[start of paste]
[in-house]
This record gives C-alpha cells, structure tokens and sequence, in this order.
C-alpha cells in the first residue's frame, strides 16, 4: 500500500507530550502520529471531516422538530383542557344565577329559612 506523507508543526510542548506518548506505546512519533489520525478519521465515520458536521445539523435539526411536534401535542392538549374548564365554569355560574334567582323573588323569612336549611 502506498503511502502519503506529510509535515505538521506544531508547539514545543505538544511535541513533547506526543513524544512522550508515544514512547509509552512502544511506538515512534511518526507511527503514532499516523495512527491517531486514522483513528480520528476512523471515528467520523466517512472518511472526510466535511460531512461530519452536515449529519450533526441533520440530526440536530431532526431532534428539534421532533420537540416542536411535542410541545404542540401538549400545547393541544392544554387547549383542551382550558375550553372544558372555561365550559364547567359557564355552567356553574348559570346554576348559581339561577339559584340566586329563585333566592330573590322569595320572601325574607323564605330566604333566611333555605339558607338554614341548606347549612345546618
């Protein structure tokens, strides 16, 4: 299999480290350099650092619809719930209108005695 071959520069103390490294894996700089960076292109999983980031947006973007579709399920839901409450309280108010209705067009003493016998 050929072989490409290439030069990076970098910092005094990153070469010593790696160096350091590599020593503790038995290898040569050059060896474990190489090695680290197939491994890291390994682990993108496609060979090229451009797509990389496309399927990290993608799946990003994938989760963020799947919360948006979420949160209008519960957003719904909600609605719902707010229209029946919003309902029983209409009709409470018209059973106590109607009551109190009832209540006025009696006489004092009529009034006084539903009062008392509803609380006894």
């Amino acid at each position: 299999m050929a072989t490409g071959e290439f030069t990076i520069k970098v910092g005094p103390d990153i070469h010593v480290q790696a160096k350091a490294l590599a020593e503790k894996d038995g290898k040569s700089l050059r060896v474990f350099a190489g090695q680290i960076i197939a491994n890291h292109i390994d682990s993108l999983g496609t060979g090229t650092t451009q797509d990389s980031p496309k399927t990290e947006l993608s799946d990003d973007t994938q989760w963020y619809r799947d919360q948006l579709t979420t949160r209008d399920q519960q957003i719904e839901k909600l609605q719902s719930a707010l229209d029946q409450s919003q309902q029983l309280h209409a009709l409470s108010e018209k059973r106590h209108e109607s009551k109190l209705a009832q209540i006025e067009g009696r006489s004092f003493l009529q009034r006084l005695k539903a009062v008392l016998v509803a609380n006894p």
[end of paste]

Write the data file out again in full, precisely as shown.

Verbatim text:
[in-house]
This record gives C-alpha cells, structure tokens and sequence, in this order.
C-alpha cells in the first residue's frame, strides 16, 4: 500500500507530550502520529471531516422538530383542557344565577329559612 506523507508543526510542548506518548506505546512519533489520525478519521465515520458536521445539523435539526411536534401535542392538549374548564365554569355560574334567582323573588323569612336549611 502506498503511502502519503506529510509535515505538521506544531508547539514545543505538544511535541513533547506526543513524544512522550508515544514512547509509552512502544511506538515512534511518526507511527503514532499516523495512527491517531486514522483513528480520528476512523471515528467520523466517512472518511472526510466535511460531512461530519452536515449529519450533526441533520440530526440536530431532526431532534428539534421532533420537540416542536411535542410541545404542540401538549400545547393541544392544554387547549383542551382550558375550553372544558372555561365550559364547567359557564355552567356553574348559570346554576348559581339561577339559584340566586329563585333566592330573590322569595320572601325574607323564605330566604333566611333555605339558607338554614341548606347549612345546618
């Protein structure tokens, strides 16, 4: 299999480290350099650092619809719930209108005695 071959520069103390490294894996700089960076292109999983980031947006973007579709399920839901409450309280108010209705067009003493016998 050929072989490409290439030069990076970098910092005094990153070469010593790696160096350091590599020593503790038995290898040569050059060896474990190489090695680290197939491994890291390994682990993108496609060979090229451009797509990389496309399927990290993608799946990003994938989760963020799947919360948006979420949160209008519960957003719904909600609605719902707010229209029946919003309902029983209409009709409470018209059973106590109607009551109190009832209540006025009696006489004092009529009034006084539903009062008392509803609380006894």
């Amino acid at each position: 299999m050929a072989t490409g071959e290439f030069t990076i520069k970098v910092g005094p103390d990153i070469h010593v480290q790696a160096k350091a490294l590599a020593e503790k894996d038995g290898k040569s700089l050059r060896v474990f350099a190489g090695q680290i960076i197939a491994n890291h292109i390994d682990s993108l999983g496609t060979g090229t650092t451009q797509d990389s980031p496309k399927t990290e947006l993608s799946d990003d973007t994938q989760w963020y619809r799947d919360q948006l579709t979420t949160r209008d399920q519960q957003i719904e839901k909600l609605q719902s719930a707010l229209d029946q409450s919003q309902q029983l309280h209409a009709l409470s108010e018209k059973r106590h209108e109607s009551k109190l209705a009832q209540i006025e067009g009696r006489s004092f003493l009529q009034r006084l005695k539903a009062v008392l016998v509803a609380n006894p």